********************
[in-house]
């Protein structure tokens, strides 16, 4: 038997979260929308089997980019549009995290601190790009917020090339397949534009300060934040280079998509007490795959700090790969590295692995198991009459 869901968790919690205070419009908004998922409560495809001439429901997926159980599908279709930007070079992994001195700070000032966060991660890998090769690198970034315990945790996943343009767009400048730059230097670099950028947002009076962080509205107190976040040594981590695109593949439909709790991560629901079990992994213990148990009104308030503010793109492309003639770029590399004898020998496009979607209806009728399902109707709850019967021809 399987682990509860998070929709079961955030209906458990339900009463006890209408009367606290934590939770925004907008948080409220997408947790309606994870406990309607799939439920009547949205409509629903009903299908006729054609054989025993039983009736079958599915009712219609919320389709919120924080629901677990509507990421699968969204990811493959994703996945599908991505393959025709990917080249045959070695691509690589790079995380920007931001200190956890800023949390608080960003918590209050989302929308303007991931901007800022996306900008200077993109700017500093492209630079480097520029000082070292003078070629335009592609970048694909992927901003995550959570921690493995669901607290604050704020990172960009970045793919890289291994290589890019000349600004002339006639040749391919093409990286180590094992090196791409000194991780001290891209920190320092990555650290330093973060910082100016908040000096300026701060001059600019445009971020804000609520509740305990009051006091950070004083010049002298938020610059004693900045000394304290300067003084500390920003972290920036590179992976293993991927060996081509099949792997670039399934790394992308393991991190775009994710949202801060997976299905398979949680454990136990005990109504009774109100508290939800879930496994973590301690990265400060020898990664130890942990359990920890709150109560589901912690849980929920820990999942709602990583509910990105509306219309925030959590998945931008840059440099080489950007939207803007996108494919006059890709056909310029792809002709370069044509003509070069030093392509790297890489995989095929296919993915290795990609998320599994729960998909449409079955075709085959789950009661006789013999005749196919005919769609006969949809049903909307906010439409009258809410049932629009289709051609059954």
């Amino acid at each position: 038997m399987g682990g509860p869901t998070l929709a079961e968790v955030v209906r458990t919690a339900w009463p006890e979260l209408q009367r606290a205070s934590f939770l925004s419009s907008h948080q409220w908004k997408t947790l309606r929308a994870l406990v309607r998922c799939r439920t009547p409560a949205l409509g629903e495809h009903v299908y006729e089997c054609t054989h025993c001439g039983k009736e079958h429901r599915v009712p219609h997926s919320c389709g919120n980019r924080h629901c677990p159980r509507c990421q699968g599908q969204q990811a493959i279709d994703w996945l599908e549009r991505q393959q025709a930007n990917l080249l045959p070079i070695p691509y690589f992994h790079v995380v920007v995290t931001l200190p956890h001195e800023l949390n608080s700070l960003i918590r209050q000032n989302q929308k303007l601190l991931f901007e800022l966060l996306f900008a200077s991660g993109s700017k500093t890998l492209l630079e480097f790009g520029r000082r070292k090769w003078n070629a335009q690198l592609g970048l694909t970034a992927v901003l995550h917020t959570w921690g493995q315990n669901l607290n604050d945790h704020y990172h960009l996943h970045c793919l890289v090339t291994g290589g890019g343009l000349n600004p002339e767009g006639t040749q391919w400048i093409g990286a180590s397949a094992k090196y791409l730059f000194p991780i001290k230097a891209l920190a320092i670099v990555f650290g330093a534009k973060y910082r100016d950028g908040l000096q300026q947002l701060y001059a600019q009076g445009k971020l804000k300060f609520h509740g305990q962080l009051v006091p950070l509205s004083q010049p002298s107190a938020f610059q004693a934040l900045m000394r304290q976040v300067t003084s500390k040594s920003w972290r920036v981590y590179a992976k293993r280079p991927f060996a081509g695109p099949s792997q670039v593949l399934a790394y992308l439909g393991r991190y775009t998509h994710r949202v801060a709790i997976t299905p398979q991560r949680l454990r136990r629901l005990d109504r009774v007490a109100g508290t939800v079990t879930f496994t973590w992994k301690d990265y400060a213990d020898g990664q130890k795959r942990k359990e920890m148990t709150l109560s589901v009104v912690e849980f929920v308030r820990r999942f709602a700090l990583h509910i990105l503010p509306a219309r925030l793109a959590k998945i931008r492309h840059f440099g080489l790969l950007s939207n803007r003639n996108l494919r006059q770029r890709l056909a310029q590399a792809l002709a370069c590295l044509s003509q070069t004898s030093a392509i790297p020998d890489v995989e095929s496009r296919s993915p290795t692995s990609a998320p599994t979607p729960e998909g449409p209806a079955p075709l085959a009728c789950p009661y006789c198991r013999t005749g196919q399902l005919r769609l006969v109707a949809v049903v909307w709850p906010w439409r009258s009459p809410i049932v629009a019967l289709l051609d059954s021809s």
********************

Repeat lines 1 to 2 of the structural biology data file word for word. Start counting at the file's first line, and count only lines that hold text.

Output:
[in-house]
């Protein structure tokens, strides 16, 4: 038997979260929308089997980019549009995290601190790009917020090339397949534009300060934040280079998509007490795959700090790969590295692995198991009459 869901968790919690205070419009908004998922409560495809001439429901997926159980599908279709930007070079992994001195700070000032966060991660890998090769690198970034315990945790996943343009767009400048730059230097670099950028947002009076962080509205107190976040040594981590695109593949439909709790991560629901079990992994213990148990009104308030503010793109492309003639770029590399004898020998496009979607209806009728399902109707709850019967021809 399987682990509860998070929709079961955030209906458990339900009463006890209408009367606290934590939770925004907008948080409220997408947790309606994870406990309607799939439920009547949205409509629903009903299908006729054609054989025993039983009736079958599915009712219609919320389709919120924080629901677990509507990421699968969204990811493959994703996945599908991505393959025709990917080249045959070695691509690589790079995380920007931001200190956890800023949390608080960003918590209050989302929308303007991931901007800022996306900008200077993109700017500093492209630079480097520029000082070292003078070629335009592609970048694909992927901003995550959570921690493995669901607290604050704020990172960009970045793919890289291994290589890019000349600004002339006639040749391919093409990286180590094992090196791409000194991780001290891209920190320092990555650290330093973060910082100016908040000096300026701060001059600019445009971020804000609520509740305990009051006091950070004083010049002298938020610059004693900045000394304290300067003084500390920003972290920036590179992976293993991927060996081509099949792997670039399934790394992308393991991190775009994710949202801060997976299905398979949680454990136990005990109504009774109100508290939800879930496994973590301690990265400060020898990664130890942990359990920890709150109560589901912690849980929920820990999942709602990583509910990105509306219309925030959590998945931008840059440099080489950007939207803007996108494919006059890709056909310029792809002709370069044509003509070069030093392509790297890489995989095929296919993915290795990609998320599994729960998909449409079955075709085959789950009661006789013999005749196919005919769609006969949809049903909307906010439409009258809410049932629009289709051609059954």